You know what’s less fun than taking care of a sick baby? Oh, wait, that’s right. THERE IS NOTHING LESS FUN THAN TAKING CARE OF A SICK BABY. I-yi-yi. Little C got a case of something nasty a while back (just a bad cold, thank God, a small bright spot of the whole ordeal in our H1N1-fearing times), and the frustration and exhaustion was akin to the early weeks of motherhood. And by that I mean the time period during which half of my waking moments were spent devising a plan to crawl unnoticed into a dark closet with a bottle of Wild Turkey so I could sob and question why I decided to become a parent in peace.
Yeah, taking care of a sick kid is no fun, indeed. Night wakings. Crying, whining, crying, whining (from mother and child). Child vibrating with overtired energy, screaming and struggling violently with pudgy limbs against a mother wielding the thermometer/Tylenol/Kleenex/nose suction thing–roughly one hundred times per day. Child sobbing and desperately wanting something she can’t express, mother frantically trying to guess what that thing might be just to make something better for at least five flipping minutes so I don’t lose my ever-loving mind. Repeat.
And on top of all of that drama comes the not eating. Naturally, when we’re sick, we don’t feel much like eating, but to a worried mother of a sick baby, this logic goes out the window. I was convinced my daughter was going to wither away and die from starvation if this vicious, exotic illness didn’t take her first. So I inanely pushed food in my child’s poor, snuffly, puffy face every chance I got, driving my own stress levels higher as the child refused all of my lame attempts. So much untouched food went into the trash in our home during those few days, I started looking over my shoulder for Sally Struthers to come read me the riot act.
In the interest of getting some calories in my poor babe, any at all, really, I gave up on forcing the “right foods” and just went for what I hoped would be a Sure Thing: a silky, homemade vanilla pudding with lots of comforting milk and eggs and an all-ages-palate-pleasing dose of brown sugar.
Like peace and quiet and the general wellness of my family, I’m kind of obsessed with homemade puddings of all sorts. They’re just so delightfully real–the most basic ingredients, so simple, everything coming together with little fanfare, right on the stovetop with a wooden spoon. It just feels right. If there’s a chicken soup of desserts, a sweet tooth’s tonic to cure all ailments, homemade vanilla pudding has to be it. I would bet my Mommy Card on this claim.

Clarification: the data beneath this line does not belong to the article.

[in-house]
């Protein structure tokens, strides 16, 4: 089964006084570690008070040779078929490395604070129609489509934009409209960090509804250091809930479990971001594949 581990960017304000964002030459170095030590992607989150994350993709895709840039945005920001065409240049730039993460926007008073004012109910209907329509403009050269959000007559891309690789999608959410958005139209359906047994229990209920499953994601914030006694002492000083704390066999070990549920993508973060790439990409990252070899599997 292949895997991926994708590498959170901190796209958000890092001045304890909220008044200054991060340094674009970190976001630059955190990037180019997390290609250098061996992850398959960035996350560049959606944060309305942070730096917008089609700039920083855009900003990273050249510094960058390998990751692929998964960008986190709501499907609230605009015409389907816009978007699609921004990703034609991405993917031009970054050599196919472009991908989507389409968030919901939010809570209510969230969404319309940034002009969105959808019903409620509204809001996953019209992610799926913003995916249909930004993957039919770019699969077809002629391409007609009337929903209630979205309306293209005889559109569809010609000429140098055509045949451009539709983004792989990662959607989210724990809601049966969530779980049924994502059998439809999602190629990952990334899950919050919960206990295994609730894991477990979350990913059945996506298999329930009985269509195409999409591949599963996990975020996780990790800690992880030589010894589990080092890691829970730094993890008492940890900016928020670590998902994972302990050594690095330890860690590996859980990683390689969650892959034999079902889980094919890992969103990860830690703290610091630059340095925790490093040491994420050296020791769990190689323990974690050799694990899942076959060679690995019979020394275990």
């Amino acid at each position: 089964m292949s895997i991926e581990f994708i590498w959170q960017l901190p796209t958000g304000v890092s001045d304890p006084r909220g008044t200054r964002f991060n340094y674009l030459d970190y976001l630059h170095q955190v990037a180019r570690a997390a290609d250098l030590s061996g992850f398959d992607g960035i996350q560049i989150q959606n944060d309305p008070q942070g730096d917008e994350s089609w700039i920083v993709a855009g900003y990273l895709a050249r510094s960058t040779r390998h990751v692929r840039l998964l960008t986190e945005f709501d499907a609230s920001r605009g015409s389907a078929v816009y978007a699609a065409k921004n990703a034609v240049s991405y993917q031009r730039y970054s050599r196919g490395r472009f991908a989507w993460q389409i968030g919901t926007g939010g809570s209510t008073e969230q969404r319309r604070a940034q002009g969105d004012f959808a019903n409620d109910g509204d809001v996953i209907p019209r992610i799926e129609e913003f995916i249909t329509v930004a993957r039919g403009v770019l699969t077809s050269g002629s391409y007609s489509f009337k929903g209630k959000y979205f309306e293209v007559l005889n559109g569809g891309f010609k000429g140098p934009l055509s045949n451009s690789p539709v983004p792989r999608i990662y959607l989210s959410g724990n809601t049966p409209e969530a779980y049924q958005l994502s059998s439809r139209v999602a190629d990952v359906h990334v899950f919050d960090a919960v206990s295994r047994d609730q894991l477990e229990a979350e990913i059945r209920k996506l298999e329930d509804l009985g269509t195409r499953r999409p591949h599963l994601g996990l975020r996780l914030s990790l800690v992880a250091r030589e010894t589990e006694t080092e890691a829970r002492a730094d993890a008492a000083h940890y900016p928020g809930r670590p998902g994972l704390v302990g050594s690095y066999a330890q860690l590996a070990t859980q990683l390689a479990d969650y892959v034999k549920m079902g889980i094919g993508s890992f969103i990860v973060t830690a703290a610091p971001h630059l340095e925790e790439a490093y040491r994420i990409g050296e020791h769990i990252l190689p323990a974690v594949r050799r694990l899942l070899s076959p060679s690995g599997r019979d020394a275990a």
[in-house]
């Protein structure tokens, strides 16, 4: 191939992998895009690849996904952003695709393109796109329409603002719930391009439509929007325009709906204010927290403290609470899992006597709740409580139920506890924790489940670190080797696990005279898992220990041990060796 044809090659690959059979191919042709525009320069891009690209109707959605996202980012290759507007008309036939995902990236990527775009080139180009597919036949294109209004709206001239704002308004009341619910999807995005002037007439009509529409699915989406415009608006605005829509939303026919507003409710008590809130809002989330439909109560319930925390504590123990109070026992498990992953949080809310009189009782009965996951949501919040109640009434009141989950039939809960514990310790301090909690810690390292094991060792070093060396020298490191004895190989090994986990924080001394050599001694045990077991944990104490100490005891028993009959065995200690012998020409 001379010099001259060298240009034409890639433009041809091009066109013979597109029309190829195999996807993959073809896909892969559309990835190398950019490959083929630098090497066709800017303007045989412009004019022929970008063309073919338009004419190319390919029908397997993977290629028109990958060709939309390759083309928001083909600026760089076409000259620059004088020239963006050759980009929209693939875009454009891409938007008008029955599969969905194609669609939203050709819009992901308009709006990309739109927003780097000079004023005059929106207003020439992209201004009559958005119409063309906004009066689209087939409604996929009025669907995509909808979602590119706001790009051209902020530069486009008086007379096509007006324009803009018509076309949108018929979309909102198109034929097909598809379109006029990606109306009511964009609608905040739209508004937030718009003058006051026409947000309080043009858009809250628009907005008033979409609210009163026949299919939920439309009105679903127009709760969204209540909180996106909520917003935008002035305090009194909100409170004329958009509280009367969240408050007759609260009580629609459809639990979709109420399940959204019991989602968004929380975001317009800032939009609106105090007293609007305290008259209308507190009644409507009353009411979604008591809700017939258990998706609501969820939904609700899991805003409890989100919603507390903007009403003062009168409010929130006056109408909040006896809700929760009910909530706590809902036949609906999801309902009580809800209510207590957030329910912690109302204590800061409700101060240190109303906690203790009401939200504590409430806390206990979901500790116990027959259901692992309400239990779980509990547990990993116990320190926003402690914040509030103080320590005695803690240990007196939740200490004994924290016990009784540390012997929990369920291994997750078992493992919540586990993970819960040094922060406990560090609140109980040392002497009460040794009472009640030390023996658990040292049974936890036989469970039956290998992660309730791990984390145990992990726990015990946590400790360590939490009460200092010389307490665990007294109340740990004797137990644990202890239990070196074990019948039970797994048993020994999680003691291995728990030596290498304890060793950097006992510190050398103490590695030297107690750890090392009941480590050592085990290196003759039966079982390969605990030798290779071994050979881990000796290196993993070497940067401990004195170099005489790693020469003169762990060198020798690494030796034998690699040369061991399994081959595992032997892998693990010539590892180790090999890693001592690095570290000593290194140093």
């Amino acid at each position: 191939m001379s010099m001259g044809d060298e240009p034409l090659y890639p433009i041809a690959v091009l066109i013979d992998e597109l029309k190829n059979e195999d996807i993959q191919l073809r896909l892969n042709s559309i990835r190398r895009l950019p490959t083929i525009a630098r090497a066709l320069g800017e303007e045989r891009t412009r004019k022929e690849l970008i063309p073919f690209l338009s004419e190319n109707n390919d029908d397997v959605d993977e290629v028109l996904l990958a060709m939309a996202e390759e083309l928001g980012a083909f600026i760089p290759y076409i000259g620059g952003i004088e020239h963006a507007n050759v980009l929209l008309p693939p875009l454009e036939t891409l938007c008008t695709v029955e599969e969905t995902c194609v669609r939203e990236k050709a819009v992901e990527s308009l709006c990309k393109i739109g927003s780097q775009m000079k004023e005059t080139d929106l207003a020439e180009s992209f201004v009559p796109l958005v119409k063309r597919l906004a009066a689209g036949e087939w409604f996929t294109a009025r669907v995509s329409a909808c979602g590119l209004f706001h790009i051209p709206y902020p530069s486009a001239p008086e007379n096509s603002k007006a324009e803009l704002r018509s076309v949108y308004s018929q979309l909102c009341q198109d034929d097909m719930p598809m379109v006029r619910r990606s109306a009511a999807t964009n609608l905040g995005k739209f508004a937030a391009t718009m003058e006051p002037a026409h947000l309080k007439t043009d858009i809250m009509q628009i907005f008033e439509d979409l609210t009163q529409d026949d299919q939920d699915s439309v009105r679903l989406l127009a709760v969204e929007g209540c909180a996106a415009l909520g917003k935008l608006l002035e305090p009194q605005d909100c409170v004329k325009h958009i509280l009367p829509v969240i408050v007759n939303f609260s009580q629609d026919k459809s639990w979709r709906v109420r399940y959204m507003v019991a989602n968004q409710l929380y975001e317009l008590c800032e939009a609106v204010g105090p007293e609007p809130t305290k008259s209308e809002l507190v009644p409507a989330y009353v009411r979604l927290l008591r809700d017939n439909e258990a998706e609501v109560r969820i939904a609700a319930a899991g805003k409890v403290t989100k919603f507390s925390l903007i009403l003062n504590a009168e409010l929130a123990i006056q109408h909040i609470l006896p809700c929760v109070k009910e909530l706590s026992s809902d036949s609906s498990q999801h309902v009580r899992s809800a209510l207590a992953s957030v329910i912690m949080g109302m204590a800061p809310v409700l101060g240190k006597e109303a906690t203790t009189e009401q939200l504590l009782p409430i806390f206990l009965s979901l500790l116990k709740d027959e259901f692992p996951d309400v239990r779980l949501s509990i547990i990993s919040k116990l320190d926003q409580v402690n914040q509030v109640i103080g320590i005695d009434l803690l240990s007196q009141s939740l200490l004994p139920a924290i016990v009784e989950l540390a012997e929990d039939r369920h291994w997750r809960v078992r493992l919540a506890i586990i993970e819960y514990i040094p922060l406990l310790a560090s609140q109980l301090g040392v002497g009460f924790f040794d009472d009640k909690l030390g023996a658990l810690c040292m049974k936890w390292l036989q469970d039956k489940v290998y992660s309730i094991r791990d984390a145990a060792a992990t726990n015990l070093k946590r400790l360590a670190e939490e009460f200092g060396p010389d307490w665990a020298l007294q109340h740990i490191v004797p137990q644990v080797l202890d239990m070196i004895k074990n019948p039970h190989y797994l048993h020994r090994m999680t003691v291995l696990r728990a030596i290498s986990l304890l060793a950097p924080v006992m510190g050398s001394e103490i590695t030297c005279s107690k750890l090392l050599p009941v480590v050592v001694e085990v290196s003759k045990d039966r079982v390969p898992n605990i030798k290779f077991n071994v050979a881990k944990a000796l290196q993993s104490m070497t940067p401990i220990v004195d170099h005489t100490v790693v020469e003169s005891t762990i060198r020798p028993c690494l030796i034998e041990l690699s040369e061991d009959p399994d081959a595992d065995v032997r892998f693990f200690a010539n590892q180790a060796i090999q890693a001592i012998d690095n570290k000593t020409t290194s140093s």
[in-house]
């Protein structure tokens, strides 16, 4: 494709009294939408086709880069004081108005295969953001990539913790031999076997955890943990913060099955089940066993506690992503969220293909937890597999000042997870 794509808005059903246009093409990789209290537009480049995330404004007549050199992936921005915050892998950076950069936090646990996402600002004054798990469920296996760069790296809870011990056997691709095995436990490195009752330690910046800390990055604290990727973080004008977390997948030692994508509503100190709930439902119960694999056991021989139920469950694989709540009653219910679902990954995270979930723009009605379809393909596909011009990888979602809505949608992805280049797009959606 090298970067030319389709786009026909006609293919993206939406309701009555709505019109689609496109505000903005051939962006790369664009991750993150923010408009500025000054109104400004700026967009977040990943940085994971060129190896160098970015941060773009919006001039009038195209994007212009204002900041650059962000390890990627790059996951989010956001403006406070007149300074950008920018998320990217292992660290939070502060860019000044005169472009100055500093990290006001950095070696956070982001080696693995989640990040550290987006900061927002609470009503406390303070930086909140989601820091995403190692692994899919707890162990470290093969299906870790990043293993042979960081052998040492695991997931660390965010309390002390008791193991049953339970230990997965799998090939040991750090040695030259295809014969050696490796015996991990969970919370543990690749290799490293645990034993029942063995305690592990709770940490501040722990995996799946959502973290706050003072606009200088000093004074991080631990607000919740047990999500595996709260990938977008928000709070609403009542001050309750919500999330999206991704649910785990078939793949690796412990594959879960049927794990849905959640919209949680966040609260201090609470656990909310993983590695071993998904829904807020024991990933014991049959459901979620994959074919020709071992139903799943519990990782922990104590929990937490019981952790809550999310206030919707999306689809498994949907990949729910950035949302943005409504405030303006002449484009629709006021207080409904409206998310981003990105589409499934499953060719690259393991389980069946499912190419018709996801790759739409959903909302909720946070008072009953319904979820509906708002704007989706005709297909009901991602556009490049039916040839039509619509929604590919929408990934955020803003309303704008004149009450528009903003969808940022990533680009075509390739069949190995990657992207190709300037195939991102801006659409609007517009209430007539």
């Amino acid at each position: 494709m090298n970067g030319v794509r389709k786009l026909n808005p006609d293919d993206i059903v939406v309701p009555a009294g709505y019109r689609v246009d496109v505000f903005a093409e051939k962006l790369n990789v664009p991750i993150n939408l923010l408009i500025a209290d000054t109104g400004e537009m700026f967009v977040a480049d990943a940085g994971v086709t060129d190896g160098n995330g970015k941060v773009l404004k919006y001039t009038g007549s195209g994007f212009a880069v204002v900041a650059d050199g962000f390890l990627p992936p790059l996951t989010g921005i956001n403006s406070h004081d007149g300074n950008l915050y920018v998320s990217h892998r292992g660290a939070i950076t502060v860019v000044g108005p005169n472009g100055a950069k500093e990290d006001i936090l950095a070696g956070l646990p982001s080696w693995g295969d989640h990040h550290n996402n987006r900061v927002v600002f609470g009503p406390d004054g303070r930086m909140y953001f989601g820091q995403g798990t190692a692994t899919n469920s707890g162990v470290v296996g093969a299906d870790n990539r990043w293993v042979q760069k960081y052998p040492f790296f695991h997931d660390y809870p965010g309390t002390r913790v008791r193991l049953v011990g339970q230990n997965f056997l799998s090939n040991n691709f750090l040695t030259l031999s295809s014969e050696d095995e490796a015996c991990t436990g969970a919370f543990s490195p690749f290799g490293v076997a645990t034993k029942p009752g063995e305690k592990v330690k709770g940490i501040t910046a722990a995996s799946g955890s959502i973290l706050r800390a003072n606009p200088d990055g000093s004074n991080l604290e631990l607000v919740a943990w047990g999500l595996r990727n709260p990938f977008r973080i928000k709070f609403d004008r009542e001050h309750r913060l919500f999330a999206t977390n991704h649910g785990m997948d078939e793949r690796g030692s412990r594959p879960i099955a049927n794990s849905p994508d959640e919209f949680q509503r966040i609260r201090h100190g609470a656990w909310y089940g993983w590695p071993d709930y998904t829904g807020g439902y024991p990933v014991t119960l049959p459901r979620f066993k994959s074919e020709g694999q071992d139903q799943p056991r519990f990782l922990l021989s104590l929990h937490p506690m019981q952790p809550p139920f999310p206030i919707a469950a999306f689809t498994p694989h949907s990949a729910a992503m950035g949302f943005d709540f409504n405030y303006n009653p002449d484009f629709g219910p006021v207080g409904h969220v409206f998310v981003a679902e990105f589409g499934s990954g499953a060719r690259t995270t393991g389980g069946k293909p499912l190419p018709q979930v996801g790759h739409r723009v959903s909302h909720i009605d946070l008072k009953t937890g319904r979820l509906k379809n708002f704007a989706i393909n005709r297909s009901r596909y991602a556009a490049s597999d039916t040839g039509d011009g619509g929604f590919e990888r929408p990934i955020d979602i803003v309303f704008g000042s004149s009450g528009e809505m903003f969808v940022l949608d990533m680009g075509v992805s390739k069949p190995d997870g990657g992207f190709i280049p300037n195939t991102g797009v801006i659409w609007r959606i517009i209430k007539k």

So sure was I of the magical powers of this pudding, I was going to send this child back from whence she came if this tactic didn’t work. But lo, it did. In fact, it was all she ate for two days straight. And if we’re being honest here, it made up the bulk of my diet, too. Not a bad way to ease the suffering, for all parties involved. And even if you find yourself in gloriously good health this winter, there’s really nothing like hunkering down with a cozy bowl of homemade pudding, maybe slightly warmed, or just straight from the fridge with a serving spoon.
Brown Sugar Vanilla Pudding
Using brown sugar in this recipe gives a really lovely caramel note and a great depth of flavor to the dish. But if you prefer a more straightforward vanilla pudding, just use all regular granulated sugar. You can also jazz up this recipe even more by scraping half a vanilla bean into the pot, and dropping the scraped pod into the mix as well.
Makes about 2 cups
3 tablespoons lightly packed light brown sugar
3 tablespoons granulated sugar
2 tablespoons cornstarch
1/2 teaspoon kosher salt (or 1/4 teaspoon table salt)
2 cups whole milk
3 egg yolks, lightly beaten
2 tablespoon unsalted butter
2 teaspoons pure vanilla extract
Whisk together brown sugar, granulated sugar, cornstarch and salt in a medium saucepan. Whisking constantly, add about a third of the milk to the pan until the mixture is smooth. Whisk in the egg yolks, and then whisk in the rest of the milk.
Set the pan over medium heat and cook the pudding, whisking often, until is is thickened and just begins to bubble, about 6 to 7 minutes. Reduce the heat to low and switch to a rubber or silicone spatula to stir the pudding constantly for another 5 minutes or so, scraping the bottom and sides of the pan as you go. When you can run a track through the pudding on the back of the spatula with your fingertip and the track remains, remove the pan from the heat. Stir in the butter and the vanilla.
Set a sieve over a large bowl and strain the pudding to catch any wayward lumps of cooked egg yolk or cornstarch, using the spatula to encourage the pudding through the sieve. Lightly press a sheet of plastic wrap directly on the surface of the pudding to prevent a skin from forming, and refrigerate until the pudding is completely chilled and set, at least 2 hours.
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